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Parents' Guide to

Strange World

By Sandie Angulo Chen, Common Sense Media Reviewer

age 8+

Sci-fi adventure/tender family drama has scares, peril.

Movie PG 2022 102 minutes
Strange World: Movie Poster

A Lot or a Little?

What you will—and won't—find in this movie.

Community Reviews

age 9+

Based on 84 parent reviews

age 11+

Awful. I have buyers remorse for paying theater prices to see this. Story was bad. The "crush" plot (plot is strong word here) was like an afterthought. It had no bearing on the movie. The was no real cohesiveness to the show. My teenagers were bored, my littles were restless. What a waste of time & money. Totally over Disney!!

age 11+

Boring!

We liked that we had the option of 3D. We did not like the effects though. 3d was as my grandson said “boring.” He said Legos 3D was much better. Anyhow, granddaughter went on to say the plot was “unimaginative.” Overall, we could only give it two stars because it just didn’t make us want to stay. You know it’s bad when you’re grandkids are bored and ready to leave. Ugh.

Is It Any Good?

Our review:
Parents say (84 ):
Kids say (39 ):

This nostalgic homage to sci-fi adventures has a moving intergenerational storyline, positive diverse representation, and two adorable sidekicks. Filmmakers Don Hall and Qi Nguyen focus on the family relationships between Ethan, his parents, and his grandfather. The environmentalist-friendly story offers plenty of laughs and fuzzy feels courtesy of Legend -- the family's big, lovable, three-legged dog, who's boisterous and befriends everyone -- and Splat, the blob-like, featureless being that Ethan discovers in the seemingly magical world. (Both will absolutely add to the delight of younger and dog-loving viewers.) Although the plot is mostly man-centered, the two main women characters, Meridian and Callisto, are hyper-capable, tough, and courageous. Union particularly stands out as Ethan's no-nonsense, supportive mom.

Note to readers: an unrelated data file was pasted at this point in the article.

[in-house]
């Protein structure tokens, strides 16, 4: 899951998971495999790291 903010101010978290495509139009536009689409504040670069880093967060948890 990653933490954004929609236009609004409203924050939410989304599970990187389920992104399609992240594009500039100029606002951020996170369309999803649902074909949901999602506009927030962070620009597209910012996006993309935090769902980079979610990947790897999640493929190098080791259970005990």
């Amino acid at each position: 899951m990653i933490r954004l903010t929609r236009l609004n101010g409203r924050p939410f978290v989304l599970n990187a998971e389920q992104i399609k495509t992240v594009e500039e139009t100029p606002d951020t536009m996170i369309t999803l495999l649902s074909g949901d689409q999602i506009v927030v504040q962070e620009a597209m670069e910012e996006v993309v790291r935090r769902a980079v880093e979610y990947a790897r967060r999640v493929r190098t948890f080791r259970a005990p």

Strange World's visuals are vibrant and cotton candy-colored as the new world comes to life around the curious Avalonians. The world-building includes peril at every turn, but, aside from one somewhat humorous implied death, the danger is never too overwhelming. It's disappointing that there's been controversy over the fact that the film includes Ethan's crush on a boy (and his family's complete support of that fact), which is roughly equivalent to the cute date depicted in Inside Out. If anything, Disney deserves credit for promoting an inclusive story that isn't preachy or overwrought. Because this isn't a story about a teenager coming out or being gay -- it's a story about saving your home and repairing generational relationships.

Movie Details

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